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The Garden City

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Hamlets Vænge was constructed during the period from 1917-28 and was under strong inspiration from the contemporary English garden cities.
(Photo: Helsingør Bymuseum

The Garden Cities in Elsinore
One of the reformist thoughts which became important for urban development in Europe in the 20th century was the British idea of the “The Garden City””. It was supposed to be a completely new town. Preferably right outside the metropolis. It was supposed to unite the benefits of the big city: social life, jobs, institutions etc. with the benefits of the countryside: light and air, low dwellings with gardens and green areas.
The inspiration was to come from the old villages and the nationally domestic pre-industrial style of building.
Both during and after WWI this development took place in Denmark and the result was a number of garden cities with a distinctively Danish character. Especially inspired by the building style of Southern Jutland with Frisian attics and bay windows from Tønder. In Copenhagen you will find that Grøndalsvænge and Præstevangen are both good examples, and in Elsinore you can still enjoy the cultural gems Hamlets Vænge and “The Negro Village”.

Hamlets Vænge
Hamlets Vænge was constructed in 4 stages during the period 1917-1928. The estate, which was supported by the state, consists of 43 houses and the architect during the period 1917-1921 was Poul Holsøe ( 1873-1965) from Elsinore. He was also one of the architects behind Grøndalsvænge in Copenhagen and is almost as “Southern Jutlandish” in his style of building with various forms of bay windows. Common to the graceful houses are the red half-hipped roofs.
The houses were constructed around a common access, Hamlets Vænge, as detached and semidetached houses with comparatively small flats. But with common wash-basements and nice green common grounds around each house.
The substantial financial support given by Helsingør Skibsværft (shipyard) towards the expansion of the built-up area down towards Gl. Hellebækvej meant that these flats were mainly reserved for workers and employees from the shipyard.
Along Esrumvej
The last stage, the buildings along Esrumvej were designed by another architect from Elsinore, Karl Zandersen (1889-1973). Zandersen was locally famous for having designed a number of villas in Elsinore, but maybe mainly for his version of another contemporary beautiful garden city in Elsinore. “The Negro Village”. See below.
Karl Zandersen did not have the same financial means at his disposal at Esrumvej as Holsøe did and therefore he left out the bay windows. Neither did the finances allow for Holsøe’s more varied buildings, so all the houses were identical semidetached houses. Still the buildings possessed Zandersen’s characteristic solidly built quality houses. See for instance his own house at no 10, Møllebakken.
Poul Holsøe<br>(1873-1965)
Poul Holsøe
(1873-1965)
Hamlets Vænge<br> Four stages
Hamlets Vænge
Four stages
Hamlets Vænge 1920´ erne
Hamlets Vænge 1920´ erne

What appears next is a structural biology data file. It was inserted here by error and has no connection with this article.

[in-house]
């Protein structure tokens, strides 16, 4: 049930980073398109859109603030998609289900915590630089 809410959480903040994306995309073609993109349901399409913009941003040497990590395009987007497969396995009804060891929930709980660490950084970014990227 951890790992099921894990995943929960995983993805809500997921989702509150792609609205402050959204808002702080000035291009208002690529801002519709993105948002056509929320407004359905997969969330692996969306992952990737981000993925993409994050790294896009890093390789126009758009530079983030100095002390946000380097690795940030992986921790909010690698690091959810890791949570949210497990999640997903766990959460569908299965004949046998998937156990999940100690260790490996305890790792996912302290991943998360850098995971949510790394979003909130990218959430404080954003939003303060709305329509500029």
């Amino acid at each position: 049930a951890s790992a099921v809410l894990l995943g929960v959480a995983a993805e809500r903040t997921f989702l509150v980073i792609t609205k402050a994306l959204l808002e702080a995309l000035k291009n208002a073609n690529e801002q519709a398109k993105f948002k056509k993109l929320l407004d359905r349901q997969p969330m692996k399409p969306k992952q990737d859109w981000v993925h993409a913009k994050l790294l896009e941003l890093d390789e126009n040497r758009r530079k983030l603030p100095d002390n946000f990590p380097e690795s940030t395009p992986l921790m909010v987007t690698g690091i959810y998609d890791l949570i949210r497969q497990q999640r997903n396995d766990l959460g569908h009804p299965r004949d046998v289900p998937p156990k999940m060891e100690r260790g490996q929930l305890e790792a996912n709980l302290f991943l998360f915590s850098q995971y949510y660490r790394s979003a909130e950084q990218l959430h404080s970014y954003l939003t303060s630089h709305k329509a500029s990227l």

Bay windows in Hamlets Vænge
Bay windows in Hamlets Vænge
Hamlets Vænge Esrumvej
Hamlets Vænge Esrumvej
Hamlets Vænge 2009
Hamlets Vænge 2009
Hamlets Vænge 2009
Hamlets Vænge 2009
Hamlets Vænge 2009
Hamlets Vænge 2009

The Negro Village
The Negro Village is from 1920-21 and was created by the local architect Karl Zandersen in the heavily undulating grounds which were originally laid out for allotment gardens.
The garden city consists of 41 houses with altogether 68 flats. It is an enclave of 1- and 2-family houses.
The background for the construction was also in this case the great housing shortage around WWI. A number of housing societies were set up supported by the council. Thus the council put an area at disposal where Rosenkildevej joins Gefionsvej for “Andelsbyggeforeningen Helsingør” (a building society), established in 1920 by some employees. Primarily teachers and railway workers.
One of several theories for the somewhat politically incorrect name of the estate: The Negro Village, was supposed to be the black uniforms of the railway people!
The Social Democratic Mayor, Peder Christensen, was – here,too- the dynamic starter and had his way when the roads around the estate got prestigious names, named after former mayors. For instance: Olriksvej, Rosenstandsvej and Stenfeldtsvej.
The praxis and evaluation of the posterity
Gradually the interest shifted from the suburbs of the industrial towns to functionalistic house blocks, and culturally radical architects and town-planners among others called the ideas behind the garden cities reactionary and oldfashioned.
The middle classes and the bourgeoisie were mainly interested in individualistic, detached villas.
After WWII the interest in the idea behind the garden cities was renewed, though. In Denmark in the 80’ties under the name high-density/low-rise housing. People had got fed up with the conformist blocks and high-rises.
Karl Zandersen<br>(1889-1973)
Karl Zandersen
(1889-1973)
The Co-op in the “Negro Village”
The Co-op in the “Negro Village”
The Negro Villag
The Negro Villag
The Negro Villag
The Negro Villag
Bust of King Peder
Bust of King Peder

©  Øresundstid 2009